Your Child and the Juvenile Justice Court System

As a parent you receive a telephone call from the local police. You are told that your underage (17) child has been arrested for several or more crimes. Actually, under the juvenile justice court system, the very worst is that the court determines that your child has been involved in an incident. Your child has not been convicted as though a crime was committed. The records are confidential and to obtain them often requires your consent or, when your child turns 18 years of age, their consent is sufficient to obtain their records.

So if your child has been charged with a misdemeanor or a felony, he or she is protected by the United States Constitution, the Bill of Rights, the principles of the Maryland Declaration of Rights, and other safeguards of due process of law. These protections afford you child a fair trial.

Let’s stop the discussion of due process and safeguards and go to the next steps of the juvenile process.

You will be told to go to the police station to pick up your child. There you are asked to sign a paper that lists the charges and states that you agree to bring your child to the Juvenile Court located at the Circuit Court, typically at the county seat or in Baltimore City.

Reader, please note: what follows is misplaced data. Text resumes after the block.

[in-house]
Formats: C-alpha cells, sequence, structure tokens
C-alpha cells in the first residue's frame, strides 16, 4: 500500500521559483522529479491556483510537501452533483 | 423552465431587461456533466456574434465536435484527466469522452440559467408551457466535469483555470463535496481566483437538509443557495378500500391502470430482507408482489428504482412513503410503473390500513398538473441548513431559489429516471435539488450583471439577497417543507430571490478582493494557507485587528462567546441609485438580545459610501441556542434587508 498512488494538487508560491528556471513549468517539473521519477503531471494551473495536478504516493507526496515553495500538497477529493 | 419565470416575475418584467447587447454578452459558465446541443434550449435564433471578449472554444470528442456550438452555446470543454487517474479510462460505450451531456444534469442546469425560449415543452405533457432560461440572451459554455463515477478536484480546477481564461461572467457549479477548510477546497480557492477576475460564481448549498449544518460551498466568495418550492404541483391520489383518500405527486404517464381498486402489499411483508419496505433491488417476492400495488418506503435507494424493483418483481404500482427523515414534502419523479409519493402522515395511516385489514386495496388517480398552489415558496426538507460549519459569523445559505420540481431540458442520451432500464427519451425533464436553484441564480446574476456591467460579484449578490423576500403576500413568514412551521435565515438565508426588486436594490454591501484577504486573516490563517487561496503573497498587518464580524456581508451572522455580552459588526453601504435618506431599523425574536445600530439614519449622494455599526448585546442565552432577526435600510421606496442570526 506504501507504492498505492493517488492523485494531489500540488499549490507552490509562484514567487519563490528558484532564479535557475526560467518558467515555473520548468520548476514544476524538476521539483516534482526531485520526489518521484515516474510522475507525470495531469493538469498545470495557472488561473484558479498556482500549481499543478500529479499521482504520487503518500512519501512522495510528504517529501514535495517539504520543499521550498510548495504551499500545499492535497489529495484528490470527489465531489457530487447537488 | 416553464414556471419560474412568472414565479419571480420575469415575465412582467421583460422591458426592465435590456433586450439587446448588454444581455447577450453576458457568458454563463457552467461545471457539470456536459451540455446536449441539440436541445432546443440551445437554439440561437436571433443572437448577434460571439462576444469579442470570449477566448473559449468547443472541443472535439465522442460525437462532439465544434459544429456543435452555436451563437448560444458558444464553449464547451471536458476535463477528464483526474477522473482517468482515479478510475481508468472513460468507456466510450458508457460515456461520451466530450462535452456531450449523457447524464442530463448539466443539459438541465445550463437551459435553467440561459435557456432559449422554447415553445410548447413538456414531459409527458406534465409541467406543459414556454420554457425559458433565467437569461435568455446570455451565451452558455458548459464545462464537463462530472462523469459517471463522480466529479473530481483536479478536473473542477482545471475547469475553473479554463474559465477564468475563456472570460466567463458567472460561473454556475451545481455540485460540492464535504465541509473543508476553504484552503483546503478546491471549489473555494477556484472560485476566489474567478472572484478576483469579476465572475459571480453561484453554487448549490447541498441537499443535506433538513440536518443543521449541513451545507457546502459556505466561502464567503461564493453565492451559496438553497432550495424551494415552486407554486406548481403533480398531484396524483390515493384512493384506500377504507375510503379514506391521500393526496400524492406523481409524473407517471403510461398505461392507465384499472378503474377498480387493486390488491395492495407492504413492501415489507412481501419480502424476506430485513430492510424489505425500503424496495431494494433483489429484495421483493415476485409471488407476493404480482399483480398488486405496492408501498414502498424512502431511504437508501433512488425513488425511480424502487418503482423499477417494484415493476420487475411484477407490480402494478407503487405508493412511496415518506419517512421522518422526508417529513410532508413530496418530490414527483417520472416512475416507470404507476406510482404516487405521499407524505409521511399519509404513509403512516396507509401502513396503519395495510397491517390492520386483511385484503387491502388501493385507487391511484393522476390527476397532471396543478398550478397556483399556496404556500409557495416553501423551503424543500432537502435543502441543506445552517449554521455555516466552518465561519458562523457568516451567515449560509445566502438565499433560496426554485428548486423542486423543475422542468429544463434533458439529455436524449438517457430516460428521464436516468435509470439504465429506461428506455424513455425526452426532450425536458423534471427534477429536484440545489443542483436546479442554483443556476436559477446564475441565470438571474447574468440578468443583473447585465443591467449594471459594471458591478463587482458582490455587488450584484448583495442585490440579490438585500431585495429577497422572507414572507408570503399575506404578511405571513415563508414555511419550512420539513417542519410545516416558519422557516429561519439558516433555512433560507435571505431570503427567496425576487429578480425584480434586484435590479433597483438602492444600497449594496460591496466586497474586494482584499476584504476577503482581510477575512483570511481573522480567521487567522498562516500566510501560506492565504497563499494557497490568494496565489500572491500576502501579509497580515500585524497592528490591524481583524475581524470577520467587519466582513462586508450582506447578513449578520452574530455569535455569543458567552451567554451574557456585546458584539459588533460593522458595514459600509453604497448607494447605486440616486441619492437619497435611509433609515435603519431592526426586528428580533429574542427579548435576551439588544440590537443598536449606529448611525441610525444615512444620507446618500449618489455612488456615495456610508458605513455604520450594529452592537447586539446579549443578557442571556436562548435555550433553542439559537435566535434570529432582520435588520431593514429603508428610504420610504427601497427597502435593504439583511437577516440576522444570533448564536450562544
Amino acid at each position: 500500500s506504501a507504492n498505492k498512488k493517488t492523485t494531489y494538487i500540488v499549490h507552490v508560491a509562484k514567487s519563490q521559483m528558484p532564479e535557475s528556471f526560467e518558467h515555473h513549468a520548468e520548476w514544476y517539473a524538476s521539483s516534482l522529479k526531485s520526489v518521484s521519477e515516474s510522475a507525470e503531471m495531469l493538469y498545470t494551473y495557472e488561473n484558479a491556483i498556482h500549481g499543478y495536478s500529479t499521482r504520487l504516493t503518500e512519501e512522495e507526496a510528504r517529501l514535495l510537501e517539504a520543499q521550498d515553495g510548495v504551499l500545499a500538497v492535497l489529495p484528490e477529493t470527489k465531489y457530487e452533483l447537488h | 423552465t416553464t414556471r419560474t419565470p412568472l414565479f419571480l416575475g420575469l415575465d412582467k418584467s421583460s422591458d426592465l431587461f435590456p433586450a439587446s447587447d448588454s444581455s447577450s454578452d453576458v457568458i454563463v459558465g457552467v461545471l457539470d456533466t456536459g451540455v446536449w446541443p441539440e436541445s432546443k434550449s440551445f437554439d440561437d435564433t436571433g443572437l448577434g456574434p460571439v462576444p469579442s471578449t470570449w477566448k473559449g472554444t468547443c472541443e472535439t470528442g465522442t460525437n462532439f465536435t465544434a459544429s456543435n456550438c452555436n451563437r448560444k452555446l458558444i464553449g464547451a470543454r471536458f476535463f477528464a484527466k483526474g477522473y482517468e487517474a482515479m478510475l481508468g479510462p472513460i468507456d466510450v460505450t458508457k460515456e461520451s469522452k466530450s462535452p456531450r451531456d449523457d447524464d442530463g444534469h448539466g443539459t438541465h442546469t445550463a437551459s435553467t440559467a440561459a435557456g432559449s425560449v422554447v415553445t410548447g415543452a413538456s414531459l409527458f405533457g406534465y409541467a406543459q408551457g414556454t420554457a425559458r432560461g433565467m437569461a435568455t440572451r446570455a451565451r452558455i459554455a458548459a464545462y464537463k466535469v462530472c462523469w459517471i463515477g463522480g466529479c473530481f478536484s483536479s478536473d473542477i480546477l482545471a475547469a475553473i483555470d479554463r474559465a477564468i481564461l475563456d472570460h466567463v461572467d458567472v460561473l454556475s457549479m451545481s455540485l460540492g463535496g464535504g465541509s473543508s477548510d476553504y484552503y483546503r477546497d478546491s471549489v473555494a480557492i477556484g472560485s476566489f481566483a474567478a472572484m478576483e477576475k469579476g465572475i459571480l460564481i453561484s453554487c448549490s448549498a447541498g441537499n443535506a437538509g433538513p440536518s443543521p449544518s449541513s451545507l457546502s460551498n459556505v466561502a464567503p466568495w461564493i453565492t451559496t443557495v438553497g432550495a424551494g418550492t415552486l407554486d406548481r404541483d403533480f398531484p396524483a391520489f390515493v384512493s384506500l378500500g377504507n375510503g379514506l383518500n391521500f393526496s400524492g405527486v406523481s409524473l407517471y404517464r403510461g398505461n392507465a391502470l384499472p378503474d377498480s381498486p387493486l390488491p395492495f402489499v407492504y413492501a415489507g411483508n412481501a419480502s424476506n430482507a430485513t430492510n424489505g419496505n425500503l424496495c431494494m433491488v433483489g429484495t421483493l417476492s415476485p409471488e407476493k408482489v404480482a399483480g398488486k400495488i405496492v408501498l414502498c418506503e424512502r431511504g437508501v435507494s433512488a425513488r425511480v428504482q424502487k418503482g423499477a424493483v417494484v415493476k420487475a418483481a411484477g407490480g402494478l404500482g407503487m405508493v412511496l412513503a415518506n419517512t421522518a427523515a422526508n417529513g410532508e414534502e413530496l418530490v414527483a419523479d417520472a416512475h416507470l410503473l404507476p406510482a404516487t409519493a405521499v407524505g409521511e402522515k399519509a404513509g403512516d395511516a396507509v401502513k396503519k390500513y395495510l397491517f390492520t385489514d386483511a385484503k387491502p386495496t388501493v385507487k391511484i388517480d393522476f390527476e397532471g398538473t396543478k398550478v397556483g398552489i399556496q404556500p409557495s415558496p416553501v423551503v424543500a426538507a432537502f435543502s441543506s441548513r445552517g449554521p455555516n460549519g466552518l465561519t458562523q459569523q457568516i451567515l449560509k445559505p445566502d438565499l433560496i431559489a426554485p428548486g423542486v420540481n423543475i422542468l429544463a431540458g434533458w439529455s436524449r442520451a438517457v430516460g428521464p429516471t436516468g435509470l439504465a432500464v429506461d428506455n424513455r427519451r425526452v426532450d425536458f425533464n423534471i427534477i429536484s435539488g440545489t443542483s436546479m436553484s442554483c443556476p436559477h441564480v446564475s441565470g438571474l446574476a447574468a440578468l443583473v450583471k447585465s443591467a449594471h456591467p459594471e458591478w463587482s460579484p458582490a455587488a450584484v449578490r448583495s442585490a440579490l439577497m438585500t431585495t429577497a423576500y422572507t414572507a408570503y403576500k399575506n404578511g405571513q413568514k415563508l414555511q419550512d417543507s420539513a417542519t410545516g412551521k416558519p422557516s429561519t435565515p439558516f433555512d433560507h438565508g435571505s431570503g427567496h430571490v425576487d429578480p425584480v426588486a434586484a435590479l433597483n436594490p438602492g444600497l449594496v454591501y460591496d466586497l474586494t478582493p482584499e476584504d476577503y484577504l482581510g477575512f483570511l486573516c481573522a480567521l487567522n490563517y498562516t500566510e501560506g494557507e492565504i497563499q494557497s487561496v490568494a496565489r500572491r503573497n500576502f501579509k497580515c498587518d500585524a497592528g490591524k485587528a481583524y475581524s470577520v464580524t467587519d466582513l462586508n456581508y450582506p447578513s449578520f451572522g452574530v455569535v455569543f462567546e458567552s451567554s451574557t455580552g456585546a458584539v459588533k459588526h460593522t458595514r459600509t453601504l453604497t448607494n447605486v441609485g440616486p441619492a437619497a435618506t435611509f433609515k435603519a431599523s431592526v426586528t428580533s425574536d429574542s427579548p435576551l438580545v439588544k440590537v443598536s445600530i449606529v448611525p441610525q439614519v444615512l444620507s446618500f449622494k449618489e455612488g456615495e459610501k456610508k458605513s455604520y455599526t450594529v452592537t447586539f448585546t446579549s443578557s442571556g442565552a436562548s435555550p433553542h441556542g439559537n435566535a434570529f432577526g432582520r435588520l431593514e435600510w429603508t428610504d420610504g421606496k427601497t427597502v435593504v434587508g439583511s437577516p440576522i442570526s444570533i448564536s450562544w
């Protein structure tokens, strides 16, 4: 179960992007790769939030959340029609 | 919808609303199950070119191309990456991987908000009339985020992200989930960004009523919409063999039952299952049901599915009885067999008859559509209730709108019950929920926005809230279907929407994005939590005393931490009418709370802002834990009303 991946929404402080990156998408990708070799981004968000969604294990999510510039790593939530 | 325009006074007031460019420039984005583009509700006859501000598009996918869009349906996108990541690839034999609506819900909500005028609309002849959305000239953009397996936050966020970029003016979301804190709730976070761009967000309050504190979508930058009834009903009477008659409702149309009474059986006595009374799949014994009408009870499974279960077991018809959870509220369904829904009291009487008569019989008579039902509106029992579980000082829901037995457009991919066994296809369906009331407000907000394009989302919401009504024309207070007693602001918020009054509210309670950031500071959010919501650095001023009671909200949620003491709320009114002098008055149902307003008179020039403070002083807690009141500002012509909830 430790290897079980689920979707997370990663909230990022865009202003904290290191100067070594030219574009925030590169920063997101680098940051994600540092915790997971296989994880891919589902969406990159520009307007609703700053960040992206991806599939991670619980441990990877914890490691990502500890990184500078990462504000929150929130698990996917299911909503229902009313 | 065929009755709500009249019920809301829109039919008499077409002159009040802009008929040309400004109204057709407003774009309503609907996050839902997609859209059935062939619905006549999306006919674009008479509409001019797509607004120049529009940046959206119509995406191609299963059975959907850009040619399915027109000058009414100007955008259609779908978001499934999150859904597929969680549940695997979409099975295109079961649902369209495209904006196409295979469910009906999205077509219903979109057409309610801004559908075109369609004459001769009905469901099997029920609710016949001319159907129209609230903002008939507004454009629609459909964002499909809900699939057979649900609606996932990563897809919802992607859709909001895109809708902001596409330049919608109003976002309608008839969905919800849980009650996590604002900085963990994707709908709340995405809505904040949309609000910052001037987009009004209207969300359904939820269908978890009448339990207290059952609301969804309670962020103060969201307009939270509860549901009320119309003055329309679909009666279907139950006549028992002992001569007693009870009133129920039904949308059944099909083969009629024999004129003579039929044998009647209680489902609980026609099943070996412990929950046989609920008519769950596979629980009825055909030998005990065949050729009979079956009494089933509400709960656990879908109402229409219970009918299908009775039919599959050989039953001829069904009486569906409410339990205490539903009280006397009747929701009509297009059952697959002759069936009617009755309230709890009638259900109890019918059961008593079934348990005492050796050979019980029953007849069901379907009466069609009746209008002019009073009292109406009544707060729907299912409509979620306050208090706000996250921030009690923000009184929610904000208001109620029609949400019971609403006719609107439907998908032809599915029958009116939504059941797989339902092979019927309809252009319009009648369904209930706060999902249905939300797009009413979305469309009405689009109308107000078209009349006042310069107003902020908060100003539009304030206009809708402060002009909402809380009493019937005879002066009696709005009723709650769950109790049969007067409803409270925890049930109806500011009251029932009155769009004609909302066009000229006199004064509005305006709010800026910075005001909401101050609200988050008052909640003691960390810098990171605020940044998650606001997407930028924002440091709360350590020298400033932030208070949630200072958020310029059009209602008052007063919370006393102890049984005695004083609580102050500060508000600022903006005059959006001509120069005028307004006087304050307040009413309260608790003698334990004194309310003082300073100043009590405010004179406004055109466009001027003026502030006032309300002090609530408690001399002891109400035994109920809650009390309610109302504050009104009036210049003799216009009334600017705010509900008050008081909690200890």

Alternatively, you will be told to appear with your child at an administrative intake hearing. The hearing will involve parents, the child, and a Juvenile Justice employee often who is a social worker or staff trained in juvenile counseling matters. As of the date of this article, November 3, 2017, what is said by your child or by you as the parent is confidential. The statements made at an intake hearing cannot be used at the Circuit Court.